And yet the other half of my brain, the tenacious, not-quite-there side, says no, we gotta figure this out this year.
“Think through the details,” rational-but-annoying Me says. “Create the back story and the “why” and generate the point of the whole telling. Get an outline. Get to work. We have 29 days.”
But since I always have finished before Thanksgiving — because who needs to think of a nearly-done novel around the turkey table; no, all focus should be on mashed potatoes — that’s less days.
Adding to my panic.
And more reason for my brain to keep throwing images of pants onto the screen of my frontal lobe.
I’m telling you, people, I don’t have enough ice cream left for this level of tension and no time to get to the nearest freezer section, because of course I’m in the middle of the prairie.
This is going to be a long month.
Okay, I am too busy to be playing the middle between two lawn junkies. One keeps his at a constant three inches, the other keeps his so short that I’m not certain actual blades of grass are growing. I think he may have literally hit dirt, and one good dust-nado will take out whatever green is left of his lawn.
I like to keep my crop of earth somewhere in the middle of Naked and Manicured, and by middle, I mean: if my grass is around five inches tall, I consider it a win.
This morning, while driving back from dumping Bubs unceremoniously upon his hallowed educational grounds and returning to the house where a hot shower before work and hopefully some magical coffee which someone-other-than-me had procured — and there isn’t such a Someone, but a girl can dream — awaited, I mulled my To Do list.
Crestfallen, I realized the first thing on the list was the lawn.
Thanks to recent rains and a lack of interest on my part, I may have had substantial grassy growth in need of maintenance.
I thunked upon it: “Work all day. Bubs’ tae know do. Work next day. Bubs’ tae kwon do. Work some more. Dishes. Good night, work some more? Really? Then Bubs’ whatever-else-Bubs-has. Oh, and laundry. Crap, and more work! Therefore, I can schedule the lawn for…eleven days from now…or…” I realized, “This morning …meaning, two hours — one-and-a-half if I don’t shower, and oh, that can not happen — in which to mow.”
Recap: before work at 11, I need to have scalped the acreage.
I ran the numbers twice more, looking for a loophole. I had none.
So I did what any good mom does: I panicked, opening the garage to release the Deere and quickly ride the plains. Whew! And an hour to spare!
But in my Atta-Girl moment, I realized I’d forgotten the ditch, the seemingly endless ditch, waving its four foot tall fingers nearly beneath my nose in a taunting gesture. I wanted to return the favor with a digit of my own, but I didn’t.
The ditches require the push mower; therefore, I pushed.
Did I mention the wind? Or the dust? Or the endless stream of truckers doing whatever-they-do-in-the-Out-There during daylight hours honking repeatedly as they passed their gigantic truck tire mere inches from my struggling hide?
Annoying! Weird! Dangerous! But oddly flattering.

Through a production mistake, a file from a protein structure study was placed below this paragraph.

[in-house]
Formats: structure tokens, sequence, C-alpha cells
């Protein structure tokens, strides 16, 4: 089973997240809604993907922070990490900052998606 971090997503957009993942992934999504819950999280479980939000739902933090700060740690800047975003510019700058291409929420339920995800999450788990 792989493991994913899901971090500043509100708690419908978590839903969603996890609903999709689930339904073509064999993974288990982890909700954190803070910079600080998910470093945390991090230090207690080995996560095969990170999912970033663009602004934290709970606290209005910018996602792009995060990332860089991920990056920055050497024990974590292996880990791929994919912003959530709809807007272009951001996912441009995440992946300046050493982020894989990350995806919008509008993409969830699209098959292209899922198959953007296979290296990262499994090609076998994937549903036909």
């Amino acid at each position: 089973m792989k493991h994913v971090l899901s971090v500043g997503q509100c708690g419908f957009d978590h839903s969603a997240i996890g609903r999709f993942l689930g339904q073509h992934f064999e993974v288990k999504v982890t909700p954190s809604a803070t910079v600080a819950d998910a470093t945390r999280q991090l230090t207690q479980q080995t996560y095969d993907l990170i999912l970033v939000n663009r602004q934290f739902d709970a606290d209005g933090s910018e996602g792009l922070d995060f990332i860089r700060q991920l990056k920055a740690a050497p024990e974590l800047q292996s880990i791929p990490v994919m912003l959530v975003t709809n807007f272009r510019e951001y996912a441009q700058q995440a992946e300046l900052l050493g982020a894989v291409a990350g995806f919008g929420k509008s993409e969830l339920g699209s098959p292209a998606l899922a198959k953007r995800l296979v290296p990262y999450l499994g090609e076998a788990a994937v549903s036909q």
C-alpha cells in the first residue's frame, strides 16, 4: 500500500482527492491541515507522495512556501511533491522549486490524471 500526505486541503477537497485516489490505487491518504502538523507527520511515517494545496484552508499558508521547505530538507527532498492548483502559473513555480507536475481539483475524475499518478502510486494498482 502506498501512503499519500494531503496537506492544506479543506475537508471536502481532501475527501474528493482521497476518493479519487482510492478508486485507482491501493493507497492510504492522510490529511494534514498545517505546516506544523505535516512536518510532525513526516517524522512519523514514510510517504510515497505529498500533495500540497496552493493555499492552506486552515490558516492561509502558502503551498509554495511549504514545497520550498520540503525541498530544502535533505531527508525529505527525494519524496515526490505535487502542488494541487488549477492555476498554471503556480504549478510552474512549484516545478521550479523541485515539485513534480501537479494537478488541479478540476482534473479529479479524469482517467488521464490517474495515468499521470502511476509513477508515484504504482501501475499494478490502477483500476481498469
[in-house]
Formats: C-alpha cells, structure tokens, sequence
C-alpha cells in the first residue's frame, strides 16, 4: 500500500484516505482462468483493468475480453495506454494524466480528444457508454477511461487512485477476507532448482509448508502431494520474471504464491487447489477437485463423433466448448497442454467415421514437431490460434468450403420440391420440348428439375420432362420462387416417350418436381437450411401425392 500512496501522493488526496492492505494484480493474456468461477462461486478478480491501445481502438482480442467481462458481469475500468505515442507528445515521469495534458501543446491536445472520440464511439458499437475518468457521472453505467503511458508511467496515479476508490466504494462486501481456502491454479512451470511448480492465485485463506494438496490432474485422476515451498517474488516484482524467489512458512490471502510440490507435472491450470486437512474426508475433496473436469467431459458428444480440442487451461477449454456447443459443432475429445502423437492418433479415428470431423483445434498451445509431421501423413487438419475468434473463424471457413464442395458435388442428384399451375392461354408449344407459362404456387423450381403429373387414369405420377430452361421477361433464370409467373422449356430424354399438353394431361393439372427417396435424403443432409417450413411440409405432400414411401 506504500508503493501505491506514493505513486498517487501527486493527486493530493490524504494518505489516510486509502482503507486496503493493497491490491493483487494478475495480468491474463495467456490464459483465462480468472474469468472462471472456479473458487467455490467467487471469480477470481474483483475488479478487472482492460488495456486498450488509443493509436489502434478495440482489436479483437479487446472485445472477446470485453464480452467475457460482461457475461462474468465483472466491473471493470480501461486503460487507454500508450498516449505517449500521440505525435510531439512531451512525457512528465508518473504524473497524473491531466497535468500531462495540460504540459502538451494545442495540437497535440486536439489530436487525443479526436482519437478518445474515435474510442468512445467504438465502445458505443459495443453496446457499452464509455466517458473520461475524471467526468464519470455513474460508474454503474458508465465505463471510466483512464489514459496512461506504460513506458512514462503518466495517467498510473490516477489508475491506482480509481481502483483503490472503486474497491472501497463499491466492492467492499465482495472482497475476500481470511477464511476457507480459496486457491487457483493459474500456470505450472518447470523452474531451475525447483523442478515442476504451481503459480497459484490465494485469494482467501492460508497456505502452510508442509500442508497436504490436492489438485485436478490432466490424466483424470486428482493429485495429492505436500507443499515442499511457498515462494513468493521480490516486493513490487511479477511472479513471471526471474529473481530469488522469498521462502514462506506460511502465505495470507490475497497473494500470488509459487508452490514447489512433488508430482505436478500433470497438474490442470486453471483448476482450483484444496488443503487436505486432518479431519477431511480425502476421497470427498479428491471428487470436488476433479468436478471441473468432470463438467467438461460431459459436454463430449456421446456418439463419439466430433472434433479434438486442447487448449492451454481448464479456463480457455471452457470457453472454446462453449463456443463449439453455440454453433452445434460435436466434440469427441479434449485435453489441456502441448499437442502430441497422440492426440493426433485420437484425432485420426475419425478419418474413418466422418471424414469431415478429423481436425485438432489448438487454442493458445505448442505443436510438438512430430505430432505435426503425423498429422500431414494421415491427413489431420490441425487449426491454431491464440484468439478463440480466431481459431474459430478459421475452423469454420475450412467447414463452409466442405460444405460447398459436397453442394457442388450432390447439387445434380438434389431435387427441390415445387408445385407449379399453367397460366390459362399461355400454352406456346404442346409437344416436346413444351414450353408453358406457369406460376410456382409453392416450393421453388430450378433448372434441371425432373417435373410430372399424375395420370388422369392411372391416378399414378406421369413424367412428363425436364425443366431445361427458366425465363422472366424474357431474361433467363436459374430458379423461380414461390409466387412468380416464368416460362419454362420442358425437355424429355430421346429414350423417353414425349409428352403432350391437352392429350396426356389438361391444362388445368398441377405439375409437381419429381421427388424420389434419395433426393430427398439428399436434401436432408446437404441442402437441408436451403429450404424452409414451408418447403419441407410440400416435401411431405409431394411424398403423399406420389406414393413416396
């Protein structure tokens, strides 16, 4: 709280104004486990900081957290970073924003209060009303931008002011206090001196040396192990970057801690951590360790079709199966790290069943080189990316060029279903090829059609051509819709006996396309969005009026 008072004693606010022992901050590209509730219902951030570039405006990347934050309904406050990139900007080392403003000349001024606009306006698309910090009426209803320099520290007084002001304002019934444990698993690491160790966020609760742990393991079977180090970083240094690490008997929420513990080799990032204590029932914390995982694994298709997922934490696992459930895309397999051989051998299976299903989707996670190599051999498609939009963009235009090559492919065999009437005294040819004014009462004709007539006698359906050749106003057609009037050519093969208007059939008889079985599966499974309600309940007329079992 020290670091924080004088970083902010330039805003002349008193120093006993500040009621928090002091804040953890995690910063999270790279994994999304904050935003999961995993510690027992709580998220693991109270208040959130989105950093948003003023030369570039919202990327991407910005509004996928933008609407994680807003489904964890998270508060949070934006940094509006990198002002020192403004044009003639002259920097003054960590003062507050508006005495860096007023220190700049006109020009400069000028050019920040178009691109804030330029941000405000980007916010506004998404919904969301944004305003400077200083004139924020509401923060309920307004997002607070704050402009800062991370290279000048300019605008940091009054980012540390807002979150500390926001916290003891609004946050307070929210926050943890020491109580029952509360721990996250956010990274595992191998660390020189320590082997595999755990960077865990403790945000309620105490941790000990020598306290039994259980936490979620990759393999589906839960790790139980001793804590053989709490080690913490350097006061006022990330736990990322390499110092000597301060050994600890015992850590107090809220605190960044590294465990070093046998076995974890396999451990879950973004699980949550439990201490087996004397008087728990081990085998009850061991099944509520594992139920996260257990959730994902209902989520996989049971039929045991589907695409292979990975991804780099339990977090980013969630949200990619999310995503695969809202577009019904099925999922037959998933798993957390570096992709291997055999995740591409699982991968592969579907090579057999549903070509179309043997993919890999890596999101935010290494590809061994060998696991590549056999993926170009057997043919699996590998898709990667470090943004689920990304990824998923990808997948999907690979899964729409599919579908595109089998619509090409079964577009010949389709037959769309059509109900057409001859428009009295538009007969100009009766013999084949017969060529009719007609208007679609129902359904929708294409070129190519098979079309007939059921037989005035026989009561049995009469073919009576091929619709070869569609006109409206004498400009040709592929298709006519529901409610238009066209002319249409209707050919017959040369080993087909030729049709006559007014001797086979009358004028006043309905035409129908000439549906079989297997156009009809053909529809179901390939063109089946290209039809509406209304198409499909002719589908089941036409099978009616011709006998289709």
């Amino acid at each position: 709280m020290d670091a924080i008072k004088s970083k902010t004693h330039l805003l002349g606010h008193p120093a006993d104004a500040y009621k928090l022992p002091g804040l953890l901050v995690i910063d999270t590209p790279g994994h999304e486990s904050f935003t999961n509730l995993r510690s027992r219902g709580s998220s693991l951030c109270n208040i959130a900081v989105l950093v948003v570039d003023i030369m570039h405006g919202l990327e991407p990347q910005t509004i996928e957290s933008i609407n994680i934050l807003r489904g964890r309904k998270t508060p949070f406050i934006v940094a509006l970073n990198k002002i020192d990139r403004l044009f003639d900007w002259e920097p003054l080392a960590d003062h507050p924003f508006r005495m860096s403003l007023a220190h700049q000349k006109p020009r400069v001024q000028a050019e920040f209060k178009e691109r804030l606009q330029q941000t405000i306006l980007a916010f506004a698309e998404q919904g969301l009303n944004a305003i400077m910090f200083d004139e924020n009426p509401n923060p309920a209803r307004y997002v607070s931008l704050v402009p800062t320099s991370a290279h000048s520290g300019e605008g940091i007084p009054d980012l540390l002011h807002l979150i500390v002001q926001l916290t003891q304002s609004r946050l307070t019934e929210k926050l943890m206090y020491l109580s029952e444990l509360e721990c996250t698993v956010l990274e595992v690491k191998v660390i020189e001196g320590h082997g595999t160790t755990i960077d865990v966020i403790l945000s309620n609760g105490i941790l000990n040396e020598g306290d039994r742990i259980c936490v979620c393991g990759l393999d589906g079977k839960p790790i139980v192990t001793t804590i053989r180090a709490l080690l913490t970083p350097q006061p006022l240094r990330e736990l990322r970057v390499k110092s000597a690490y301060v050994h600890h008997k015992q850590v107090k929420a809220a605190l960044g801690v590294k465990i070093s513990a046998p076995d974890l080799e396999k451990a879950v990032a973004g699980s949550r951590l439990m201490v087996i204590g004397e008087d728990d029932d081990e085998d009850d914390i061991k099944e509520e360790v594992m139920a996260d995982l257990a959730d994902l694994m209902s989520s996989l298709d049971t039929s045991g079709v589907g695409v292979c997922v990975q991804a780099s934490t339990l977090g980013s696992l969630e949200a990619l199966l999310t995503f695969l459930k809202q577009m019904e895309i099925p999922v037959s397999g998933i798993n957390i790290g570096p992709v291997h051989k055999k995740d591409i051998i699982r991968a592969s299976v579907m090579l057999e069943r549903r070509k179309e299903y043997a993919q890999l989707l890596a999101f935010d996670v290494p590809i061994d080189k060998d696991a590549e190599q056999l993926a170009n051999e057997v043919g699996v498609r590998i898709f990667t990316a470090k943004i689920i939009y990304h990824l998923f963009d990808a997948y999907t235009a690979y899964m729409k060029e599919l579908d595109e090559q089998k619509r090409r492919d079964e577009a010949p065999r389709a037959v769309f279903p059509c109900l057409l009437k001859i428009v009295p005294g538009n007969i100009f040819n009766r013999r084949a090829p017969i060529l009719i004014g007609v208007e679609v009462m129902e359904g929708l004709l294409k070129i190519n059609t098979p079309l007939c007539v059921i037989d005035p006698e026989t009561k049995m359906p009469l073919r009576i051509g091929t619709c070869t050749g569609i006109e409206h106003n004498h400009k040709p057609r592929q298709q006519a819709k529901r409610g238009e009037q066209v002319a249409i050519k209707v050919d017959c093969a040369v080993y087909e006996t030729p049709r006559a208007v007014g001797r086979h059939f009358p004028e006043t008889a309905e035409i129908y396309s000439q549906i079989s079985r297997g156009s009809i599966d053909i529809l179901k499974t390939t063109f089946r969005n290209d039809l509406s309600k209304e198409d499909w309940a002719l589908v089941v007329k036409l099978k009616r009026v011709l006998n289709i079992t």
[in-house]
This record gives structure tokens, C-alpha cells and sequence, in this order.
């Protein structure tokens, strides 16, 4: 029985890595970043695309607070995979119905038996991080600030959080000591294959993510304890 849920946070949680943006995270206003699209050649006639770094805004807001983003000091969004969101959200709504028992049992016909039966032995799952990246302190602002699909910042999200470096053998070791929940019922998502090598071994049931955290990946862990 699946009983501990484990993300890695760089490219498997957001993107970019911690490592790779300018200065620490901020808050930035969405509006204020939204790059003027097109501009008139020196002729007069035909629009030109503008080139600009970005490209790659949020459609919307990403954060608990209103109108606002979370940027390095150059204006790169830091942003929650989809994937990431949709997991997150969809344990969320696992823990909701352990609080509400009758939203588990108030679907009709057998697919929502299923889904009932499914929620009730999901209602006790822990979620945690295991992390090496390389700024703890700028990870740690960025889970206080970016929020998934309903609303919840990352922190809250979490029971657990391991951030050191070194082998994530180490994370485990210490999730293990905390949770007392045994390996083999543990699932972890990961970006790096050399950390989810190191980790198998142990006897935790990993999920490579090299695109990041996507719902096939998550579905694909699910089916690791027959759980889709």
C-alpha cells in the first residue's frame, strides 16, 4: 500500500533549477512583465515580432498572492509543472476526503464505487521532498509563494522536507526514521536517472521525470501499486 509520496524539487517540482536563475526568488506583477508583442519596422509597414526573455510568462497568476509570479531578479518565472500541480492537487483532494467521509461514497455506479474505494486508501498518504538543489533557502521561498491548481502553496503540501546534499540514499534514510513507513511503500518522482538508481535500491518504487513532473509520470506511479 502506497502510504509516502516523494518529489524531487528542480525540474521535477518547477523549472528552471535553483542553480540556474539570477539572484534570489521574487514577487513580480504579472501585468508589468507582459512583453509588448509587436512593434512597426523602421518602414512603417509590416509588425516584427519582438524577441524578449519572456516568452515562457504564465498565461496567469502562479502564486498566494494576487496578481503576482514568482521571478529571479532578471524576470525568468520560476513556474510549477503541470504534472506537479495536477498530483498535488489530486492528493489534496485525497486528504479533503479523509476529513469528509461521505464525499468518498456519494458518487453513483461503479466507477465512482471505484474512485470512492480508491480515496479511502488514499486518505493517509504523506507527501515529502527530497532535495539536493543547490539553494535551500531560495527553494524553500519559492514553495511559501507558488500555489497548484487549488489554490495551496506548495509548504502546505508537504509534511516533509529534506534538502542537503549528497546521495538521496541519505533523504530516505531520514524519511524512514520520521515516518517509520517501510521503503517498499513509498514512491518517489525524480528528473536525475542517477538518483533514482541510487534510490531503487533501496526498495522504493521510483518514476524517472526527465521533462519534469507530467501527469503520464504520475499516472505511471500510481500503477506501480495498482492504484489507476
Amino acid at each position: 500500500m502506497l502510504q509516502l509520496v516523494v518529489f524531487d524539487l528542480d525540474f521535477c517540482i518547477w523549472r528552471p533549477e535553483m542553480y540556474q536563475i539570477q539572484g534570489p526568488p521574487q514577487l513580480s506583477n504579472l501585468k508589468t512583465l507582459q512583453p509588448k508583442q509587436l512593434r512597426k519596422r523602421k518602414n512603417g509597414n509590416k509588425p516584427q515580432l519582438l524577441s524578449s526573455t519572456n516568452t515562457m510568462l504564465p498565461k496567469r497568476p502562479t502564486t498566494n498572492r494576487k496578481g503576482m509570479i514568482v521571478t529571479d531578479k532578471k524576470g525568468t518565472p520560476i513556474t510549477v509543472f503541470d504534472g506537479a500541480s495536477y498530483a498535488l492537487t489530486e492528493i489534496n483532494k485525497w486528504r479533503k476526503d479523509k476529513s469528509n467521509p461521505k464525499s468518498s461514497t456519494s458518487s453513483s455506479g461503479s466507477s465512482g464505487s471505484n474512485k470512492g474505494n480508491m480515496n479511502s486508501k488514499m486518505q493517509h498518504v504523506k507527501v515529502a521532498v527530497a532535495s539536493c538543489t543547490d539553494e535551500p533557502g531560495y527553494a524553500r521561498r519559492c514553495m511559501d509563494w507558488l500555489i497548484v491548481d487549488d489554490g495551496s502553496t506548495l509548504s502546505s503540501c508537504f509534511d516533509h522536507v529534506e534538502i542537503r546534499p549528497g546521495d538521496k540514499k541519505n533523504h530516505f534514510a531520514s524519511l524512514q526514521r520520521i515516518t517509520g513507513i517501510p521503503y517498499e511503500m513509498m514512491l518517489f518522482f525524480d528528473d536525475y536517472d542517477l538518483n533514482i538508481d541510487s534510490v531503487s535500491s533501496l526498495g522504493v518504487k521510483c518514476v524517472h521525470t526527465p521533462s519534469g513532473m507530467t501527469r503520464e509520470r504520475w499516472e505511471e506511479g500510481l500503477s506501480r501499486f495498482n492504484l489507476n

But no, no, random honking in the Out There was too strange to be complimentary.
And so I grumbled as I dodged and mowed, finally –finally! — finishing the task.
With the mechanical beasts back in their housing, I darted into the house, ran to the bathroom, started the shower, and just as I was searching for the clock to tell me the time, I caught a glimpse of myself in the bathroom mirror.
Okay. So that’s why I received random attention from speeding vehicles.
And back to weird.
Because in the mirror was a dirty, wild-eyed female Disney villain wearing sleep pants, a questionably presentable t-shirt, and fuzzy dusty green-tinted houseslippers.
And the hair. In art, it might be called something between Medusa and “Foliage Waving from the Ocean Floor.” Hair should not look like that. I was matted.
Needless to say, ego in check, I crawled into the shower, made myself presentable and walked out the front door with my newly coiffed head held high. Because, hey, I may be That Neighbor now, but my ditches look really good.
Plus I got to work five minutes early.
Plus plus…I finally got coffee.
Our local high school prairie band, the Pride of Piedmont, traveled twenty arduous miles to participate in the State marching competition. After a morning of practice, they endured the prelims to pass gracefully into the finals last night.
As a Band Mom in the Works, I had to attend and take my budding percussionist Bubs with me, of course. I mean, it was a must: to sample the future, to taste the air, to sense the incoming.
And to buy probably the world’s worst popcorn — twice! — but that’s an aside.
Twelve bands from around the state earned their way into the finals, which began an hour early, as weather was forecast to ruin all evening plans. Things needed to move quickly in order to duck for cover before impending high winds and tornadic conditions disbanded — see what I did there? — us early. (It was a hot day; cold fronts and hot air don’t blend well, causing Disruption, Madness, Entropy, the Big Three.)
As an Okie, I was ready: I brought a raincoat. That was nearly Scout-like behavior for me, the ultimate non-forward thinker. I was ridiculously proud of bringing a coat, shunning it quickly beneath the bleachers without another thought. My inner storm-sense felt no whisper of anything but excitement and snare drum vibrations.
Our band didn’t play until 8pm, while clouds rolled in, iPhones everywhere tuned to weather radars, and breezes blew a tiny bit more forcefully than minutes before. Weather aside — because hey, weather and Okies are an ageless duo, married lo these many years (it does its thing, we ignore it) — tension was palpable. Even Bubs had abandoned his twelfth request to get up and leave and do whatever pre-teens deem fun aside from sitting still with their moms.
(Let me take a moment to feel my maternal gene quietly cry and shrivel.)
When finally the Pride marched afield, happy Piedmontian feet stomped repeatedly across aluminum bleachers, drowning out any thunder that dared approach. Our anxious crowd sounded like a herd of buffalo trampling grasses, leaving deep, deep footprints, and video-graphing every step, because buffalo do that, as they, too, care about posterity as much as any glowing Band Mom alive.